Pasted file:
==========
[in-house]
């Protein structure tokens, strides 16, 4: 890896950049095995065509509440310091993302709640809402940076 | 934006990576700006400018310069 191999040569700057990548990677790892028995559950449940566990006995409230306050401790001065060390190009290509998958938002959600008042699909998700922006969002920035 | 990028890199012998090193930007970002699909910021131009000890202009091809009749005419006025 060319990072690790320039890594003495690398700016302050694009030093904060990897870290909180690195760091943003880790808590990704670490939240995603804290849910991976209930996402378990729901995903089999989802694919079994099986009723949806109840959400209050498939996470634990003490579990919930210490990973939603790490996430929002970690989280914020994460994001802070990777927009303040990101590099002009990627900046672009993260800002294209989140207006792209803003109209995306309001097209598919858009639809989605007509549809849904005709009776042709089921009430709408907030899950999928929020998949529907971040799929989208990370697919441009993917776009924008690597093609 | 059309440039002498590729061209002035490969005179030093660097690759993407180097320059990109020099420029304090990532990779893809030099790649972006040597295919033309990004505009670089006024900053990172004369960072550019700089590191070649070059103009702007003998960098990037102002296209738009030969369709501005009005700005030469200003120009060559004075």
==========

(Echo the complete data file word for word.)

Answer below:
[in-house]
């Protein structure tokens, strides 16, 4: 890896950049095995065509509440310091993302709640809402940076 | 934006990576700006400018310069 191999040569700057990548990677790892028995559950449940566990006995409230306050401790001065060390190009290509998958938002959600008042699909998700922006969002920035 | 990028890199012998090193930007970002699909910021131009000890202009091809009749005419006025 060319990072690790320039890594003495690398700016302050694009030093904060990897870290909180690195760091943003880790808590990704670490939240995603804290849910991976209930996402378990729901995903089999989802694919079994099986009723949806109840959400209050498939996470634990003490579990919930210490990973939603790490996430929002970690989280914020994460994001802070990777927009303040990101590099002009990627900046672009993260800002294209989140207006792209803003109209995306309001097209598919858009639809989605007509549809849904005709009776042709089921009430709408907030899950999928929020998949529907971040799929989208990370697919441009993917776009924008690597093609 | 059309440039002498590729061209002035490969005179030093660097690759993407180097320059990109020099420029304090990532990779893809030099790649972006040597295919033309990004505009670089006024900053990172004369960072550019700089590191070649070059103009702007003998960098990037102002296209738009030969369709501005009005700005030469200003120009060559004075």